Troops returning from the wars in Iraq and Afghanistan know better. It must be particularly hard for them to hear the lies about “progress,” and then be ridiculed and marginalized for having PTSD.
The Establishment Church
I added “institutional church” into the military-industrial-corporate-congressional-media-institutional-church complex coined above because, with very few exceptions, the institutional church is still riding shotgun for the system — and the wars.
Thus, instead of an indictment of “wars of choice” (formerly known as wars of aggression) in which many people die, including thousands of civilians — most men and women of the cloth are likely to fall back on platitudinous, fulsome praise for those who “have given their lives so that we can live in freedom.”
And there will be very few outspoken folk like Cindy Sheehan, painfully aware that courage and truth are far more important than fear, even when that fear includes the painful recognition that the life of a beloved son was wasted.
There may be just a few who will dare point out that the mission given our troops has made us less, not more, safe at home, and even ask what is so hard to understand about the commandment Thou Shalt Not Kill or the peaceful message from Jesus’s Sermon on the Mount?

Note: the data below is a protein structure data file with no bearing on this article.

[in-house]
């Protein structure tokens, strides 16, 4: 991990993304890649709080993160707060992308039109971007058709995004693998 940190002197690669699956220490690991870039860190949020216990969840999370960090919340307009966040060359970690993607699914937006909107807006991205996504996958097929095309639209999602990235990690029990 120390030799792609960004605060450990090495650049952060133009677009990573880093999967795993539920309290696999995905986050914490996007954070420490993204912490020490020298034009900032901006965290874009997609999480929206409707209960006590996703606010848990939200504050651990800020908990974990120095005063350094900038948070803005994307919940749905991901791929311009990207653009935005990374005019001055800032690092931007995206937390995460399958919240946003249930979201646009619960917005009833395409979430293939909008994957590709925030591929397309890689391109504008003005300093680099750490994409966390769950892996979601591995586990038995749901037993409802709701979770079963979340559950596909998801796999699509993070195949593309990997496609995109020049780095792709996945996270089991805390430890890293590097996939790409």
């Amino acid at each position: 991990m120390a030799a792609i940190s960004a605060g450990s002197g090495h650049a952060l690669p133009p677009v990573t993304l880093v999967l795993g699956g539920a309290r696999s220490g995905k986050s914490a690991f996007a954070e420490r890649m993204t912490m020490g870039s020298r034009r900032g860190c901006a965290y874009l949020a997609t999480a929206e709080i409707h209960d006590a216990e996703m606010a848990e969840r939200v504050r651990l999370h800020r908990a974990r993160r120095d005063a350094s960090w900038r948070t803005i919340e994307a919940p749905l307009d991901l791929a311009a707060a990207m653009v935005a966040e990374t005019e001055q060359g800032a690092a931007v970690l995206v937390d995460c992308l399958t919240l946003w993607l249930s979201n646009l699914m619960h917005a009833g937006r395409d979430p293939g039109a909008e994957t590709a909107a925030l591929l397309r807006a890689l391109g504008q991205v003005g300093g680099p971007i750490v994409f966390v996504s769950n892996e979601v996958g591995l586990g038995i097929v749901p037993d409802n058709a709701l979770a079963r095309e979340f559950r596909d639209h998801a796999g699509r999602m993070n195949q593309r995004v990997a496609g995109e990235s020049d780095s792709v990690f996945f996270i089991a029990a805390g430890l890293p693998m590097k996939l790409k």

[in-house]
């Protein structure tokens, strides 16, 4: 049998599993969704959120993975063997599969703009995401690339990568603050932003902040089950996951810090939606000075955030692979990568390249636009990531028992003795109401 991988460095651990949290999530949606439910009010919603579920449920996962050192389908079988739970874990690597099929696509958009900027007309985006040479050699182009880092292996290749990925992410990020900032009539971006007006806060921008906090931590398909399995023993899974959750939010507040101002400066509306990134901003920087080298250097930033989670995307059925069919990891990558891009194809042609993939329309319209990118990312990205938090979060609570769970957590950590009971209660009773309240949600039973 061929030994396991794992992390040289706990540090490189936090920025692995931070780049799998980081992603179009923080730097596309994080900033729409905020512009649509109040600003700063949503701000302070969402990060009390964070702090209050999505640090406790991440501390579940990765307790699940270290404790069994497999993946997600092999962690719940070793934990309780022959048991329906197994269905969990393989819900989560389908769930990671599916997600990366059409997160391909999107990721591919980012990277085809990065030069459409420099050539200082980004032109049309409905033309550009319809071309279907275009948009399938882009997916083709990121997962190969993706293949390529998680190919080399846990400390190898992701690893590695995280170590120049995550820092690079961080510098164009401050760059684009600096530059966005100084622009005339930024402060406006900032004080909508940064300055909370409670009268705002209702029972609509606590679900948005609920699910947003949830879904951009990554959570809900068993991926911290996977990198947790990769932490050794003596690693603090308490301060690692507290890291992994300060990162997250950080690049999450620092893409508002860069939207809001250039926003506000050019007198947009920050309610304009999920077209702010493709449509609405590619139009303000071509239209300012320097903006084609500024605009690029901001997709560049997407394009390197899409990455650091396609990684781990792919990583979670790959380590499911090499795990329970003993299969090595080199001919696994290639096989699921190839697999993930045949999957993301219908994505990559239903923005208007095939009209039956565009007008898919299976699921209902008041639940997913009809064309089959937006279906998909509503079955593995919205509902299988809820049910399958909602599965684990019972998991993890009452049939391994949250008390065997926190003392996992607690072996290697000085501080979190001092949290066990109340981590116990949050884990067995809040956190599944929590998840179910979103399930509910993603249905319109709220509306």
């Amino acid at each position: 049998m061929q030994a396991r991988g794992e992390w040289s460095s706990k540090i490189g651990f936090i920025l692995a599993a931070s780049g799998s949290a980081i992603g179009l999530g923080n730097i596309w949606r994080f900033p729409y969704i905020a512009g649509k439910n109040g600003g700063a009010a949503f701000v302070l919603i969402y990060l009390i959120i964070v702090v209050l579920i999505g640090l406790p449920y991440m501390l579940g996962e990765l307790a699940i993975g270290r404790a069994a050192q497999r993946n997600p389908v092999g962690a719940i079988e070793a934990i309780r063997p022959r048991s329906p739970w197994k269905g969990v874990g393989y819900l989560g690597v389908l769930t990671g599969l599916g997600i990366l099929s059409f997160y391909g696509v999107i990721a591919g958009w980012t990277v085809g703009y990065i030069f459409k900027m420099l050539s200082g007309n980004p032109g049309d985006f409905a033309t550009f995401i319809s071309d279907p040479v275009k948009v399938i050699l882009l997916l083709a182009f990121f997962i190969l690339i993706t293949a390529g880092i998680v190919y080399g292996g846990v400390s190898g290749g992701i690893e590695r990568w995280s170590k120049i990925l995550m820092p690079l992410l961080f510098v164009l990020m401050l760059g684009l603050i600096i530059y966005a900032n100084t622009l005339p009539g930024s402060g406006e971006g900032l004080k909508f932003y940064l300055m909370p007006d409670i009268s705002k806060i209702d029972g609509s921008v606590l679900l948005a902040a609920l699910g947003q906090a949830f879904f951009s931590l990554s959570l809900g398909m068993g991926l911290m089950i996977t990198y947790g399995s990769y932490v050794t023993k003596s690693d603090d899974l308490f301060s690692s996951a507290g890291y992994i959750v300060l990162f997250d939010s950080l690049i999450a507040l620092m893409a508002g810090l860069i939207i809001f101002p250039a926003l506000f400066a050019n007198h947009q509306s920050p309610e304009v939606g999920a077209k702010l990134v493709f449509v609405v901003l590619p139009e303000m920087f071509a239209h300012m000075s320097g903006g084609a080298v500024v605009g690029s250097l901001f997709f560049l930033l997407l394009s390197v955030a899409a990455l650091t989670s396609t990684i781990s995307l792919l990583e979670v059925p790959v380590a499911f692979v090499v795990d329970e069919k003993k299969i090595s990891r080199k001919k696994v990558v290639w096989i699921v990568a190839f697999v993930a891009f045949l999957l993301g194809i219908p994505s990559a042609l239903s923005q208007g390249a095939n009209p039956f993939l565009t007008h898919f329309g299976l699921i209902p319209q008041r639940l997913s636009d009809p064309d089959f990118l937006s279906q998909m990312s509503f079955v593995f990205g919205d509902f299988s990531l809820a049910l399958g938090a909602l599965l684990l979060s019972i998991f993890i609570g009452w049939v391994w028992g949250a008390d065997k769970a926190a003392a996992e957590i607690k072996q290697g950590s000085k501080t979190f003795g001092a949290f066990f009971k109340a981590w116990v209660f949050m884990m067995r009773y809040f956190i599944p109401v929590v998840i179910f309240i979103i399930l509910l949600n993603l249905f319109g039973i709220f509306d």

In commenting on Saturday’s killing of the 38 troops in the helicopter crash, preachers could consider using something less “quaint,” less “obsolete” — something more realistic and truer – than the customary encomia for those who have made “the ultimate sacrifice.”
It might be more appropriate to turn to Rudyard Kipling for words more to the point, if politically and congregationally incorrect: “If they ask you why we died, tell them because our fathers lied.”
Or: “When you’re wounded and left on Afghanistan’s plains, and the women come out to cut up what remains, jest roll to your rifle and blow out your brains and go to your gawd like a soldier.”
Ray McGovern served as an infantry/intelligence officer and then as a CIA analyst for almost 30 years. He now works with Tell the Word, a publishing arm of the ecumenical Church of the Saviour in inner-city Washington, and serves on the Steering Group of Veteran Intelligence Professionals for Sanity (VIPS).